Into the snakepit

I was sitting peacefully on my own in the sea a couple of days ago (on a surfboard obviously – I didn’t go for a wander along the beach and think ‘Oh – that looks like a nice damp spot for a moment of quiet non-upright semi-immersed introspection’) when somebody paddled out and sat next to me.

I prepared myself for the usual half nod and uncomforable silence that stands for “I am a surf-man and I will take my rightful place in this hierarchy of two!”. I was met however with a broad smile and a cheery greeting. We exchanged names, lifestyle choices and then discussed our personal decision to surf a smaller quieter peak than join the plethera of surf practioners at other ‘better’ waves.

“People have forgotten why they surf….” Was a phrase that stuck in my mind; “…everybody gets so …angry!”

He was right. In people’s desperation to catch a perfect wave and get that hit, that high, that moment of joy they become competitive, pushy and just downright nasty. Perfectly reasonable people when on dry land put on 3mm of neoprene suit, lie on a fibre-glass plank and become veritable – well – planks.

There are of course exceptions: I’m sure spiritual surf guru David Rastovich doesn’t burst his Buddhaful bubble, put on his best snarly face and start dropping in on the locals. He has inner peace. Tons of it…

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Yesterday I followed the same tack but after an hour or so it became apparent the lesser peaks just didn’t have anything to offer. They were flaccid and weak. They were suffering from an embarrassing case of surfile disfunction. So I paddled across and joined the twenty or so contenders at the ‘main peak’.

The usual cross section of combatants: a few longboarders catching all the set waves from 20 feet further out than everybody else (I think their names were all ‘Larry’). A lone, slightly rotund bodyboarder quietly sneaking all the best inside waves. A fair spattering of well-behaved mini-mal riders and shortboarders (mostly locals) and a crew of pimply youth (my guess would be postpubescent ‘city-folk’) expressing their pent up #angst through the medium of surf. And of course the requesite group of learners wondering what the hell they were doing there in the first place and what did happen to their erstwhile ‘instructor’?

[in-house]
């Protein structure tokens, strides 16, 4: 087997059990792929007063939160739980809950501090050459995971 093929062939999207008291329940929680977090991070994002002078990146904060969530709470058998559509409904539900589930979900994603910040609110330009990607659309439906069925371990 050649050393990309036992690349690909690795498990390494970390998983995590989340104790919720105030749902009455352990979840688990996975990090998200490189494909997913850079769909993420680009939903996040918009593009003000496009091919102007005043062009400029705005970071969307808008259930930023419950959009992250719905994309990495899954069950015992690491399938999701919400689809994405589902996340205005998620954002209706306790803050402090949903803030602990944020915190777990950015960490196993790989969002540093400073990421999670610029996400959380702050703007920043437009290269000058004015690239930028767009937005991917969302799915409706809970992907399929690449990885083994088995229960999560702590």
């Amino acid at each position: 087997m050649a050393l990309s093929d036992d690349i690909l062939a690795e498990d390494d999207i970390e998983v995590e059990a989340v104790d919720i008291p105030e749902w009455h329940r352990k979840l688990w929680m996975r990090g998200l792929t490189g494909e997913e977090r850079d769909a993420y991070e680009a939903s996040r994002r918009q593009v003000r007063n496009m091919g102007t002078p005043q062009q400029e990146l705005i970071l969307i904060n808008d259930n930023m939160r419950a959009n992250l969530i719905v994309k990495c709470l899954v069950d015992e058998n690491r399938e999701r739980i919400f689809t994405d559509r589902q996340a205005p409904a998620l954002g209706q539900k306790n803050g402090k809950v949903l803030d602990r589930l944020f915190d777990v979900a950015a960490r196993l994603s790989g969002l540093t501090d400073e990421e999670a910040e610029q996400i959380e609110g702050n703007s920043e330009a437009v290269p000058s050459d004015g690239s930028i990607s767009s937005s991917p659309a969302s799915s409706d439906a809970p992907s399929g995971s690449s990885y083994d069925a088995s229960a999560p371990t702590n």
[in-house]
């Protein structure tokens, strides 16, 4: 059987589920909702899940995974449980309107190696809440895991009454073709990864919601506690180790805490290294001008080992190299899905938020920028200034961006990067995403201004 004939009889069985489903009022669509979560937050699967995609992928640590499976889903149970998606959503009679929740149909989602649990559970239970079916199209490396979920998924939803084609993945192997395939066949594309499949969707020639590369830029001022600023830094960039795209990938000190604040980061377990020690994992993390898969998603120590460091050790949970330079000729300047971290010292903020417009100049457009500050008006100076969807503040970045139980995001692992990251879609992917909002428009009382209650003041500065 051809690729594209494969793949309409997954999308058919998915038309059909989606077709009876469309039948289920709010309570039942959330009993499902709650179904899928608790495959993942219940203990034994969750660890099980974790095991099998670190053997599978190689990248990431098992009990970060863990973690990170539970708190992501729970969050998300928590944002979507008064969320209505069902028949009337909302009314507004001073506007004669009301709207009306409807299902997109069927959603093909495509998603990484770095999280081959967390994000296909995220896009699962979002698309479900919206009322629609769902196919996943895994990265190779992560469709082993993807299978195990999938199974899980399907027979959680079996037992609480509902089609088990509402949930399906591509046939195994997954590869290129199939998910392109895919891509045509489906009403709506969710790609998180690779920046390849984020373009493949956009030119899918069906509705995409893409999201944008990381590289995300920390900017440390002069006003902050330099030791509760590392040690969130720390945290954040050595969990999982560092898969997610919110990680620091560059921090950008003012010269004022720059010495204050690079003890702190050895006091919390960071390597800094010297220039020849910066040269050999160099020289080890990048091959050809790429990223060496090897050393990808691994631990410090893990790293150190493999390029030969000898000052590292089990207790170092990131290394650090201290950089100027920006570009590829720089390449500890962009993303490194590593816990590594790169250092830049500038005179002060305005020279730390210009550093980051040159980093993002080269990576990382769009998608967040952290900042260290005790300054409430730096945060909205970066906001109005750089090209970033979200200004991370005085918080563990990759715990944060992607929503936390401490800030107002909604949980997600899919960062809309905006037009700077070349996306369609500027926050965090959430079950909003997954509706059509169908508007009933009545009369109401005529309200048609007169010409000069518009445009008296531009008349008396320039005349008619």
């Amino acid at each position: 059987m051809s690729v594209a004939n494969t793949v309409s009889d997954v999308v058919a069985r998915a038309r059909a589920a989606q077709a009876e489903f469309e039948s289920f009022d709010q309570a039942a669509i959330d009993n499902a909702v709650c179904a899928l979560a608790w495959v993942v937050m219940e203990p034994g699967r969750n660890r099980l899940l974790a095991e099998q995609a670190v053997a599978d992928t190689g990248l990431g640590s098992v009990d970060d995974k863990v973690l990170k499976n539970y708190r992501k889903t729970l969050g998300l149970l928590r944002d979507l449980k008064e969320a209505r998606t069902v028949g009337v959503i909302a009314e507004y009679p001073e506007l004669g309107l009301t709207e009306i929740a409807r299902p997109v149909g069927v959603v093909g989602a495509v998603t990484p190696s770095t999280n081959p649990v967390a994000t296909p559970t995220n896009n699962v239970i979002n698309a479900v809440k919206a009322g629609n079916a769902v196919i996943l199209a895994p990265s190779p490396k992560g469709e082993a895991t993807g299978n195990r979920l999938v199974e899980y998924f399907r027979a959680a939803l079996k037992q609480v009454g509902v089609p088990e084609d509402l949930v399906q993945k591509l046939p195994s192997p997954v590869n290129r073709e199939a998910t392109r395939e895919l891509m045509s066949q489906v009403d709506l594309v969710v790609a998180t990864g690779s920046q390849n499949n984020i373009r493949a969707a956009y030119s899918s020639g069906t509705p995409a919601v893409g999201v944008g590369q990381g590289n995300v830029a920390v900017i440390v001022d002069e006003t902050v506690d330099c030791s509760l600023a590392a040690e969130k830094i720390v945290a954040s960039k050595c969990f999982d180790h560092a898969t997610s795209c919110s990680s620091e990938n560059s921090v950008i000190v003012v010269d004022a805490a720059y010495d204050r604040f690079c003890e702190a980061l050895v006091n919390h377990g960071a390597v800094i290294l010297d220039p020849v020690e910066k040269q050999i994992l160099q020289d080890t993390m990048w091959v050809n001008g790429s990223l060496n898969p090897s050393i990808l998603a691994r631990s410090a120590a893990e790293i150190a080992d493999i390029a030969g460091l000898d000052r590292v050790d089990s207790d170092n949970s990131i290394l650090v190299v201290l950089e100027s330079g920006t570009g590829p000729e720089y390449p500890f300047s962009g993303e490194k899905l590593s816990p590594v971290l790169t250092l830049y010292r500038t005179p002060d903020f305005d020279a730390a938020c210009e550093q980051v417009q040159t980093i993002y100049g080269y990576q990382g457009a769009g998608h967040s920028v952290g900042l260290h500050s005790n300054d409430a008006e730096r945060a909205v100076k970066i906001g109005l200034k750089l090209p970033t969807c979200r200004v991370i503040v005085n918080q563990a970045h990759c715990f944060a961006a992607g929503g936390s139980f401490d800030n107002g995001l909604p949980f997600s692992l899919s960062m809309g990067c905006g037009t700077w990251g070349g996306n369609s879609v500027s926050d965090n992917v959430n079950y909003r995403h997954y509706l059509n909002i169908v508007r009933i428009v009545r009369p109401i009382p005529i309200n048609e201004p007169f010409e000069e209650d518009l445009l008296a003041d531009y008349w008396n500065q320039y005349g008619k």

It was quite a daunting line up, a small take off area that was jacking up to a good head high wave going both left and right. Each time I started paddling there was either a longboarder already on it, a shortboarder snaking me or somebody dropping in down the line. I started paddling away, nervously remembering yesterday’s conversation. Maybe it was time to find a smaller peak somewhere else…

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Then a switch went off in my head: ‘why should I have to leave? I’ve been surfing here for 15 years – I have as much right as anyone to be here…’

I turned and paddled purposefully back to the peak, sat just outside the longboarders and waited for a set wave to come through. My elegantly balding head held high and proud, with my broad (quite tired) shoulders back – I probably looked like a magnificent stallion on the brow of a great mountain. A wave appeared on the horizon, I paddled towards it making my intentions clear: ‘This was MY wave. I own this wave and I will ride it as I see fit!’

I turned, dropping my chest down onto my board. Digging my hands deep into the cool Atlantic water I paddled hard and fast. I was feeling that intoxicating connection to nature as the wave reached me, lifting the back of the board. I started to plane, the board locked in, two more digs with these great big man-hands of mine. And then I took off, feet to the deck – a perfect stance. The wave lining up in front of me ready to take me to surf heaven…

Life can be hard sometimes and so can surfing. Three people had dropped in on me: two #angst ridden youths and a tumbling novice on a foamy. I made it round the first two and then had to kick out before bailing into a rotating mass of polyurethane and ignorance. I caught some white water back to the beach and started the lonely walk to the van.

There’s no clear message from this story. If it is indeed a story at all. As Dave Rastovich would say: “Live simply, so others can simply live.”

Yup. Here’s a picture of a rainbow…

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I didn’t surf today. Still not decided about yesterday…

One Reply to “Into the snakepit”

  1. At last . . . . . . . a reflective scribble from Portugal’s very own import, the Paulo Coelho of surfing! It’s been far too long, since the last time this man mountain produced his written wittering! May it not be so long next time! Oh to have been one of those gratefully accepted long boarders named ‘Larry’! Hmm!

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